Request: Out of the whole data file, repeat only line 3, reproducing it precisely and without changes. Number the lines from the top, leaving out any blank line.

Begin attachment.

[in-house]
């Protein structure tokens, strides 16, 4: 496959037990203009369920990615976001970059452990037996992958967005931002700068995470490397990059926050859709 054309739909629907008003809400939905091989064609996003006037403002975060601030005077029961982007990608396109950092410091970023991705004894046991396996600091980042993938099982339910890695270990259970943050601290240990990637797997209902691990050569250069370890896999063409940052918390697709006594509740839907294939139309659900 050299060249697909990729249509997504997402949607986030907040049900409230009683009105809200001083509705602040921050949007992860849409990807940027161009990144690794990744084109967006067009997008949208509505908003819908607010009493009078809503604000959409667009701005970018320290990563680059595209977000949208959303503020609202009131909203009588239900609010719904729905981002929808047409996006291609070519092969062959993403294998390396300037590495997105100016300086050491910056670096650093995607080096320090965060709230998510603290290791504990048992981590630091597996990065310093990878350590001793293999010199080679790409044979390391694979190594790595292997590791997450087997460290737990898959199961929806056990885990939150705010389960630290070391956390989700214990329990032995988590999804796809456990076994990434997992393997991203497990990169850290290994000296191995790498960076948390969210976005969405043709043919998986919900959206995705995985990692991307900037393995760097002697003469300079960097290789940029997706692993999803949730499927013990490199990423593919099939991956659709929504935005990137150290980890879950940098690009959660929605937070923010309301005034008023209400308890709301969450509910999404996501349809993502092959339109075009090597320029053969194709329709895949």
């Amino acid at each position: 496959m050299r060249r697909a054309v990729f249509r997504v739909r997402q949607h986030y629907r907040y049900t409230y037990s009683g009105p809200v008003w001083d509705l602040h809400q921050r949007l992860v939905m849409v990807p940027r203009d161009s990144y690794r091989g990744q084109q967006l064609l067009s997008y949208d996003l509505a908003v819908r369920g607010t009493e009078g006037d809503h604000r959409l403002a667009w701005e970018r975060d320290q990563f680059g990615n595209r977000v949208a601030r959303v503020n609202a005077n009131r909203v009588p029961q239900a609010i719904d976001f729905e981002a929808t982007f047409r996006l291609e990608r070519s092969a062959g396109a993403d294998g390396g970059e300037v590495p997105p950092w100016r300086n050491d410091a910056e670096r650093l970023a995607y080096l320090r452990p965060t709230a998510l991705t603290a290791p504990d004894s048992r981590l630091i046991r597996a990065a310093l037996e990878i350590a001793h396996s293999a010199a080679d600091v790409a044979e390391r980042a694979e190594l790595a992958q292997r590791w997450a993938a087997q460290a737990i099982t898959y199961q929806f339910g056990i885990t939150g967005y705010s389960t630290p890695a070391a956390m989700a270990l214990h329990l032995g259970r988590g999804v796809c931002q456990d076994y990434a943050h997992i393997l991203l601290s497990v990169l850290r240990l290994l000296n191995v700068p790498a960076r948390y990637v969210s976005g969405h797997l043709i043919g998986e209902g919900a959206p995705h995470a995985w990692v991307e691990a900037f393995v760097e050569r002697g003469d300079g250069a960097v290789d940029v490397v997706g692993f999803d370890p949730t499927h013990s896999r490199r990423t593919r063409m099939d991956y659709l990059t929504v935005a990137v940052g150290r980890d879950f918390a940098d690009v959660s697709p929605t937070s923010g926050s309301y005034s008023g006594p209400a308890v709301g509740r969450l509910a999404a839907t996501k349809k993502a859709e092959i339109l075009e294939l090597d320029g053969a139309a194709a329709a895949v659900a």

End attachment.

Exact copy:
């Amino acid at each position: 496959m050299r060249r697909a054309v990729f249509r997504v739909r997402q949607h986030y629907r907040y049900t409230y037990s009683g009105p809200v008003w001083d509705l602040h809400q921050r949007l992860v939905m849409v990807p940027r203009d161009s990144y690794r091989g990744q084109q967006l064609l067009s997008y949208d996003l509505a908003v819908r369920g607010t009493e009078g006037d809503h604000r959409l403002a667009w701005e970018r975060d320290q990563f680059g990615n595209r977000v949208a601030r959303v503020n609202a005077n009131r909203v009588p029961q239900a609010i719904d976001f729905e981002a929808t982007f047409r996006l291609e990608r070519s092969a062959g396109a993403d294998g390396g970059e300037v590495p997105p950092w100016r300086n050491d410091a910056e670096r650093l970023a995607y080096l320090r452990p965060t709230a998510l991705t603290a290791p504990d004894s048992r981590l630091i046991r597996a990065a310093l037996e990878i350590a001793h396996s293999a010199a080679d600091v790409a044979e390391r980042a694979e190594l790595a992958q292997r590791w997450a993938a087997q460290a737990i099982t898959y199961q929806f339910g056990i885990t939150g967005y705010s389960t630290p890695a070391a956390m989700a270990l214990h329990l032995g259970r988590g999804v796809c931002q456990d076994y990434a943050h997992i393997l991203l601290s497990v990169l850290r240990l290994l000296n191995v700068p790498a960076r948390y990637v969210s976005g969405h797997l043709i043919g998986e209902g919900a959206p995705h995470a995985w990692v991307e691990a900037f393995v760097e050569r002697g003469d300079g250069a960097v290789d940029v490397v997706g692993f999803d370890p949730t499927h013990s896999r490199r990423t593919r063409m099939d991956y659709l990059t929504v935005a990137v940052g150290r980890d879950f918390a940098d690009v959660s697709p929605t937070s923010g926050s309301y005034s008023g006594p209400a308890v709301g509740r969450l509910a999404a839907t996501k349809k993502a859709e092959i339109l075009e294939l090597d320029g053969a139309a194709a329709a895949v659900a």